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I have a question concerning a claim I read in statistics books concerning the applicability of the t-distribution to compute confidence intervals for large $n$ if the data is not normally distributed (but has finite variance).

The statement is that for small $n$ one should check the Gaussian assumption on the data, but if $n$ is large enough then the t-distribution can be used to compute the confidence intervals. The idea seems to be that the distribution of the mean will converge to a Normal distribution by the central limit theorem.

Here is what I don't understand: A t-distributed RV can be characterized as a Normal RV divided by a $\chi$-distributed RV with $n-1$ degrees of freedom. I see that the distribution of the mean will converge to a Normal distribution, but what about the distribution of the standard error? If the original data is not Normal, why should the standard error follow a $\chi$-distribution? Therefore, why should the standardized RV have a t-distribution?

The only way I could understand this is that for large $n$

  • the distribution of the mean converges to a Normal distribution

  • the t-distribution converges to a Normal distribution

so basically for large $n$ one could use a Gaussian distribution anyway for the confidence interval. However, this somehow does not make the "detour" over the t-distribution.

Or is there another mathematical reason why the mean divided by the standard error should have a t-distribution? Am I missing something? Thanks for your help.

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    $\begingroup$ This is explained here. $\endgroup$ – user10525 Nov 23 '12 at 13:39
  • $\begingroup$ Thanks. I somehow missed that when searching for an answer. $\endgroup$ – fabee Nov 23 '12 at 14:58
  • $\begingroup$ Would you like to write an answer? This question may be of general interest. $\endgroup$ – user10525 Nov 23 '12 at 15:06
  • $\begingroup$ Ok, I can do that. $\endgroup$ – fabee Nov 23 '12 at 15:06
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Ok, after the hint of Procrastinator I think this is the answer (please correct me if I missed something).

First of all, $\frac{\overline{X}_n-\mu}{S_n/\sqrt{n}}$ is t-distributed if $\overline{X}_n$ has a Normal distribution, $S_n$ has a $\chi$-distribution with $n-1$ degrees of freedom, and $\overline{X}_n$ and $S_n$ are independent. In that sense, normality of the single $X_i$ that lead to the sample mean $\overline{X}_n$ is not required.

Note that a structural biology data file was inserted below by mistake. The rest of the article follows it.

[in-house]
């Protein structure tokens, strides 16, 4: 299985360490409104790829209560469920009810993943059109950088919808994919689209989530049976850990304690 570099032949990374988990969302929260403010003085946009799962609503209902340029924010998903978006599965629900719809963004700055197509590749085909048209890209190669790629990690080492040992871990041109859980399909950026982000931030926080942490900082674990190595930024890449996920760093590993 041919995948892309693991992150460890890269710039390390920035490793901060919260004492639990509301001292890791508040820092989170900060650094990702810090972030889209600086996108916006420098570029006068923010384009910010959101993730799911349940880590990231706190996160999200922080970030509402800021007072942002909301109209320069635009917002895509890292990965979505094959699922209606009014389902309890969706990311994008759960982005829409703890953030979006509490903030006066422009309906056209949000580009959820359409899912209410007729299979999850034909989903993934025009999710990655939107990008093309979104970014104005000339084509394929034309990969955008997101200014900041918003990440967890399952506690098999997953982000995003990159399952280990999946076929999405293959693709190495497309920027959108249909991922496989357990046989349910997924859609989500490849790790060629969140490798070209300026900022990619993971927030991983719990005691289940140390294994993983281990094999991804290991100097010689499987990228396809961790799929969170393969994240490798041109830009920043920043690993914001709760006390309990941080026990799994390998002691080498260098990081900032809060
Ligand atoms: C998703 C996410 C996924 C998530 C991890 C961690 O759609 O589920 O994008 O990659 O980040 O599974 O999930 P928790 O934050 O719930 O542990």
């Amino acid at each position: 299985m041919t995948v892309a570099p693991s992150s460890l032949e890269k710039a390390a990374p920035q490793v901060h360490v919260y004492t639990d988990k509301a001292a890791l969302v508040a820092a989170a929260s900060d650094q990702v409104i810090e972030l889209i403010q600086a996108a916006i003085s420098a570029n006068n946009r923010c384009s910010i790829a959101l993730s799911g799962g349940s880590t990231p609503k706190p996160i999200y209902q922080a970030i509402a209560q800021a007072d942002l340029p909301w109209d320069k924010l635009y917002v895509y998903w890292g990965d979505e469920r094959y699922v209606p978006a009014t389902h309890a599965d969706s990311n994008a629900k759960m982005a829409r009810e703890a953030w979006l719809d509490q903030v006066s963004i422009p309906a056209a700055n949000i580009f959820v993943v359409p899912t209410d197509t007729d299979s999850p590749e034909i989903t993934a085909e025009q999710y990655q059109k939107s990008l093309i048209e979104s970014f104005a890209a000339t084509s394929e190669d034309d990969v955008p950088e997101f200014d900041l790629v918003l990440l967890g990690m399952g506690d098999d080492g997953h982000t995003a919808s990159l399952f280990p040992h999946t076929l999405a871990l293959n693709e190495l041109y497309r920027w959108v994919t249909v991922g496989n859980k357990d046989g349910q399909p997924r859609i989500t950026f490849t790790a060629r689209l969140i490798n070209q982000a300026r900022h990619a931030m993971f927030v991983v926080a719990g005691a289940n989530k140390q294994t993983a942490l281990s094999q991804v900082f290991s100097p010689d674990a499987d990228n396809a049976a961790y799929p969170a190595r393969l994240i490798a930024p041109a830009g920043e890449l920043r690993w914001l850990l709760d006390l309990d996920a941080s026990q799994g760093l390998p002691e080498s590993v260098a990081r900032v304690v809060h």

For non-normal data, the distribution of the sample mean converges in distribution to a Normal distribution by the central limit theorem. By the law of large numbers the sample variance $S^2_n$ converges almost surely to the distribution variance $\sigma^2$. Since almost sure convergence is preserved under continuous mappings, the sample standard deviation also converges almost surely to the distribution standard deviation $S_n \rightarrow_{a.s.} \sigma$.

Since almost sure convergence implies convergence in probability, we can now apply Slutsky's theorem which states (for this case) that if $X_n \rightarrow_D X$ and $Y_n \rightarrow_P c$, then $X_n/Y_n\rightarrow_D X/c$. For our case, this would mean that

$$\frac{\overline{X}_n-\mu}{S_n/\sqrt{n}} \rightarrow_D \frac{\overline{X}_n-\mu}{\sigma/\sqrt{n}}.$$

So this means that even if the standard deviation is not $\chi$-distributed the t-statistic will still converge to a Normal distribution by the central limit theorem and Slutsky's theorem. So I guess what my statistics book meant is kind of what I expected

  • for large $n$ the sample mean converges in distribution to a Normal distribution

  • for large degrees of freedom the t-distribution converges to a Normal distribution

  • even if the sample standard deviation is not $\chi$-distributed and not independent of the sample mean, it does not ''disturb'' the convergence of the sample mean distribution to the Normal distribution

Therefore, we use the t-distribution for computing confidence intervals for large $n$ even though it is basically using the Normal distribution. I guess the t-distribution is just used because it is a bit more conservative.

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  • $\begingroup$ Very nice answer. An interesting follow up, of course, is how large is large? $\endgroup$ – Peter Flom - Reinstate Monica Nov 23 '12 at 15:57
  • $\begingroup$ Yes of course. But to my knowledge this strongly depends on the initial distribution. For example I understand infinitely divisible distributions as the ones that can converge arbitrarily slow to the Normal distribution. $\endgroup$ – fabee Nov 23 '12 at 18:06
  • $\begingroup$ Certainly it would depend on the initial distribution. You could probably come up with some distribution that converged very very slowly to Normal. $\endgroup$ – Peter Flom - Reinstate Monica Nov 24 '12 at 12:37

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